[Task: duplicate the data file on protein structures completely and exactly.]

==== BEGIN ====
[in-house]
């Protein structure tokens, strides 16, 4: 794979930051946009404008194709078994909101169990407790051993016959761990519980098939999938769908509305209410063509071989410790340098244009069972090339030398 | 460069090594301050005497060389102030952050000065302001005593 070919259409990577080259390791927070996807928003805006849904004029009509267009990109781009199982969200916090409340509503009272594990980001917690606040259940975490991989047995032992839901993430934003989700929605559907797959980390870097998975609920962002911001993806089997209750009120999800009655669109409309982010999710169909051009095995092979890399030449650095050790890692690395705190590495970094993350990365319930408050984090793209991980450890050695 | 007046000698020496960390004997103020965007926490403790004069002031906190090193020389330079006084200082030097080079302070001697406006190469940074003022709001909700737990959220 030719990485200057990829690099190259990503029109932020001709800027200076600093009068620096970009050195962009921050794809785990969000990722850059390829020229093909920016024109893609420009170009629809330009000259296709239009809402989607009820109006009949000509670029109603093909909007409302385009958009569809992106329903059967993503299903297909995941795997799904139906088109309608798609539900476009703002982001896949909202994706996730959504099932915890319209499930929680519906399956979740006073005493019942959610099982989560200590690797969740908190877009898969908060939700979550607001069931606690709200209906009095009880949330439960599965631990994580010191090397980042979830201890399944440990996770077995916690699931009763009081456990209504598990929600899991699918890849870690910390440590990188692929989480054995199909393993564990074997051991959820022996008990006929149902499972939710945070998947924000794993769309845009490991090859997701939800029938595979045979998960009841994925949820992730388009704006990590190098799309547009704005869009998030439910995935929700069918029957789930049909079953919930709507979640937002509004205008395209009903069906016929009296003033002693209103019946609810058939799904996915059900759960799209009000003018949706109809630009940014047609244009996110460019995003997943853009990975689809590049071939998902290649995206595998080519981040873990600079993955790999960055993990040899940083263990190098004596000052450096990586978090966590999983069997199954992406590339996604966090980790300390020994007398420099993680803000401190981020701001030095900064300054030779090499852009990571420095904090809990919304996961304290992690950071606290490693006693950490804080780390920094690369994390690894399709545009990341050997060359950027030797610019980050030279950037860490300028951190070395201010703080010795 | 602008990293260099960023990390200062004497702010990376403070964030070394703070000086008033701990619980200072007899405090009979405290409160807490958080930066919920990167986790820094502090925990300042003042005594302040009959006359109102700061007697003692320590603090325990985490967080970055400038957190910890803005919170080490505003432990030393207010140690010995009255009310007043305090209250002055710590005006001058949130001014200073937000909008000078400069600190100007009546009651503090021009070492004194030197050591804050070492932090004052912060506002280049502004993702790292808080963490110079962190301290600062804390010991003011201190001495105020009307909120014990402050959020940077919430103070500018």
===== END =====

[in-house]
């Protein structure tokens, strides 16, 4: 794979930051946009404008194709078994909101169990407790051993016959761990519980098939999938769908509305209410063509071989410790340098244009069972090339030398 | 460069090594301050005497060389102030952050000065302001005593 070919259409990577080259390791927070996807928003805006849904004029009509267009990109781009199982969200916090409340509503009272594990980001917690606040259940975490991989047995032992839901993430934003989700929605559907797959980390870097998975609920962002911001993806089997209750009120999800009655669109409309982010999710169909051009095995092979890399030449650095050790890692690395705190590495970094993350990365319930408050984090793209991980450890050695 | 007046000698020496960390004997103020965007926490403790004069002031906190090193020389330079006084200082030097080079302070001697406006190469940074003022709001909700737990959220 030719990485200057990829690099190259990503029109932020001709800027200076600093009068620096970009050195962009921050794809785990969000990722850059390829020229093909920016024109893609420009170009629809330009000259296709239009809402989607009820109006009949000509670029109603093909909007409302385009958009569809992106329903059967993503299903297909995941795997799904139906088109309608798609539900476009703002982001896949909202994706996730959504099932915890319209499930929680519906399956979740006073005493019942959610099982989560200590690797969740908190877009898969908060939700979550607001069931606690709200209906009095009880949330439960599965631990994580010191090397980042979830201890399944440990996770077995916690699931009763009081456990209504598990929600899991699918890849870690910390440590990188692929989480054995199909393993564990074997051991959820022996008990006929149902499972939710945070998947924000794993769309845009490991090859997701939800029938595979045979998960009841994925949820992730388009704006990590190098799309547009704005869009998030439910995935929700069918029957789930049909079953919930709507979640937002509004205008395209009903069906016929009296003033002693209103019946609810058939799904996915059900759960799209009000003018949706109809630009940014047609244009996110460019995003997943853009990975689809590049071939998902290649995206595998080519981040873990600079993955790999960055993990040899940083263990190098004596000052450096990586978090966590999983069997199954992406590339996604966090980790300390020994007398420099993680803000401190981020701001030095900064300054030779090499852009990571420095904090809990919304996961304290992690950071606290490693006693950490804080780390920094690369994390690894399709545009990341050997060359950027030797610019980050030279950037860490300028951190070395201010703080010795 | 602008990293260099960023990390200062004497702010990376403070964030070394703070000086008033701990619980200072007899405090009979405290409160807490958080930066919920990167986790820094502090925990300042003042005594302040009959006359109102700061007697003692320590603090325990985490967080970055400038957190910890803005919170080490505003432990030393207010140690010995009255009310007043305090209250002055710590005006001058949130001014200073937000909008000078400069600190100007009546009651503090021009070492004194030197050591804050070492932090004052912060506002280049502004993702790292808080963490110079962190301290600062804390010991003011201190001495105020009307909120014990402050959020940077919430103070500018």